Clinical Practice Guidelines: The Warped Incentives in the U.S. Healthcare System

Am J Law Med. 2011;37(1):7-40. doi: 10.1177/009885881103700101.

Abstract

The healthcare system is sick. The players are incentivized to maximize their own benefit and externalize their costs onto the other parties. This paper examines the warped incentives that underlie the system. The tort system, lacking expertise and slow to adapt, is unable to overcome cognitive biases to adequately solve the problems. Clinical practice guidelines could pose a solution, but not as they are currently developed. Guidelines promulgated by healthcare associations are infected by a web of conflicts of interest with every player in the industry. Government agencies, and their revolving doors, are underfunded and also subject to the industry's web of conflicts. Even if adequate guidelines could consistently be produced, state legislatures and courts have been unwilling and unable to substantially incorporate guidelines into the legal landscape. Lastly, this article proposes a private regulation regime that could be a solution which would align all of the players' incentives to society's interests.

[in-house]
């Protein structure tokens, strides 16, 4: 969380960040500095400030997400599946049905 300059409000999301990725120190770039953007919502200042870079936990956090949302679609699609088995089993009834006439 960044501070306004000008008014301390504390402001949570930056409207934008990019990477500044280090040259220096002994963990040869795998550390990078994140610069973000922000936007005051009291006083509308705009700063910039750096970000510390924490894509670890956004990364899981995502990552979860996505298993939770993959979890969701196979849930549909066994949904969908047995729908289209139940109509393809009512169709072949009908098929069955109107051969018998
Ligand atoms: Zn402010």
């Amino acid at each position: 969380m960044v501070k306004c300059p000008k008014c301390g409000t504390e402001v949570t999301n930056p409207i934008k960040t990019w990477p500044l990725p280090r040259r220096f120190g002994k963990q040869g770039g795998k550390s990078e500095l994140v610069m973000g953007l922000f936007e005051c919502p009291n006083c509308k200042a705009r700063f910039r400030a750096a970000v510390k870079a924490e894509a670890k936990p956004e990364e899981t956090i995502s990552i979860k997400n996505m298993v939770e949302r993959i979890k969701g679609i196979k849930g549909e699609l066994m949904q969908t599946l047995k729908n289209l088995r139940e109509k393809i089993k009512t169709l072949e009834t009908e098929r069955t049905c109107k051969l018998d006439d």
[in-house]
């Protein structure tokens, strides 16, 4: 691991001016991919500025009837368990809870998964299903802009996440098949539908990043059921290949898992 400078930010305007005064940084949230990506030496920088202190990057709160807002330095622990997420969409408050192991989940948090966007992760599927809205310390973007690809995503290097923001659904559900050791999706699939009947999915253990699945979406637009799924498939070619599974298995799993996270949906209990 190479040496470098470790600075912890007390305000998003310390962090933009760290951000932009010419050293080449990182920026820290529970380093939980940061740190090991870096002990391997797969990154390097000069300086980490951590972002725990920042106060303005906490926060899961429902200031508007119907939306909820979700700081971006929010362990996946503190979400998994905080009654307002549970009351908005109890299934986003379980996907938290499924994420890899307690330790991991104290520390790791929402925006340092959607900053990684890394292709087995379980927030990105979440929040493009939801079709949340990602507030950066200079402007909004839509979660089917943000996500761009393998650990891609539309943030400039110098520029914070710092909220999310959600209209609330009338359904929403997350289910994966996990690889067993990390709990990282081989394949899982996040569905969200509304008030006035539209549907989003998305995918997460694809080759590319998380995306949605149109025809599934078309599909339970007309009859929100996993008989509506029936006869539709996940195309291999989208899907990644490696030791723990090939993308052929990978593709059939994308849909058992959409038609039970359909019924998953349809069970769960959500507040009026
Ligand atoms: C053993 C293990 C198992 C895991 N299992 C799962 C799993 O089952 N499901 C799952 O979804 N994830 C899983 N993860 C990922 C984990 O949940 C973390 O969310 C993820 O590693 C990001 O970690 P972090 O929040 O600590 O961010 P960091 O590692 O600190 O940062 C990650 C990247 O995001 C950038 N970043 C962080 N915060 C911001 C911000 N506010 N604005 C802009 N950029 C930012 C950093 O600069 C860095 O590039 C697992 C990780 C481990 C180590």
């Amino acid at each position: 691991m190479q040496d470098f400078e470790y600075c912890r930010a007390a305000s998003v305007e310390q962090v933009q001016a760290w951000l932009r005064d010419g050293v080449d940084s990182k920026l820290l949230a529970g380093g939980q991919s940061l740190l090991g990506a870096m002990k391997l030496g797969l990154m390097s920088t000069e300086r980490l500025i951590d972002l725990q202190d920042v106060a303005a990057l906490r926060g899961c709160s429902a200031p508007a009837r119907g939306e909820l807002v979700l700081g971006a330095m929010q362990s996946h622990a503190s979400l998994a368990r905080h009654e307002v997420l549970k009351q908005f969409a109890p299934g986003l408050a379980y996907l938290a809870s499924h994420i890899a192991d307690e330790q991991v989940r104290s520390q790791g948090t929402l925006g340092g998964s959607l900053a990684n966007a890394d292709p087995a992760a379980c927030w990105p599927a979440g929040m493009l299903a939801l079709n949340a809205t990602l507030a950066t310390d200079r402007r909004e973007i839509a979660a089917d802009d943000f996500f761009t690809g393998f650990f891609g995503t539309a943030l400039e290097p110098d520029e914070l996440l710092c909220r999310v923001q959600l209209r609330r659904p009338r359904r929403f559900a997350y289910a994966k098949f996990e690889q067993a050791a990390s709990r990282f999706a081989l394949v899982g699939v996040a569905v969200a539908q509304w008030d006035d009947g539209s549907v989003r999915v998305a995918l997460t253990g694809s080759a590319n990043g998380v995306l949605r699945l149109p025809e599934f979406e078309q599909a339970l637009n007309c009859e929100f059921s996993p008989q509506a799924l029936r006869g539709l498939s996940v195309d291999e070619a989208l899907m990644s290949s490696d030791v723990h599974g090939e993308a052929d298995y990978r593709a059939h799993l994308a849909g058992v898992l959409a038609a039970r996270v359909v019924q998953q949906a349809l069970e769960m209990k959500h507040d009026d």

MeSH terms

  • Conflict of Interest
  • Defensive Medicine
  • Evidence-Based Medicine
  • Government Agencies
  • Humans
  • Liability, Legal
  • Malpractice / economics
  • Malpractice / legislation & jurisprudence*
  • Practice Guidelines as Topic*
  • Private Sector
  • Reimbursement Mechanisms / legislation & jurisprudence
  • United States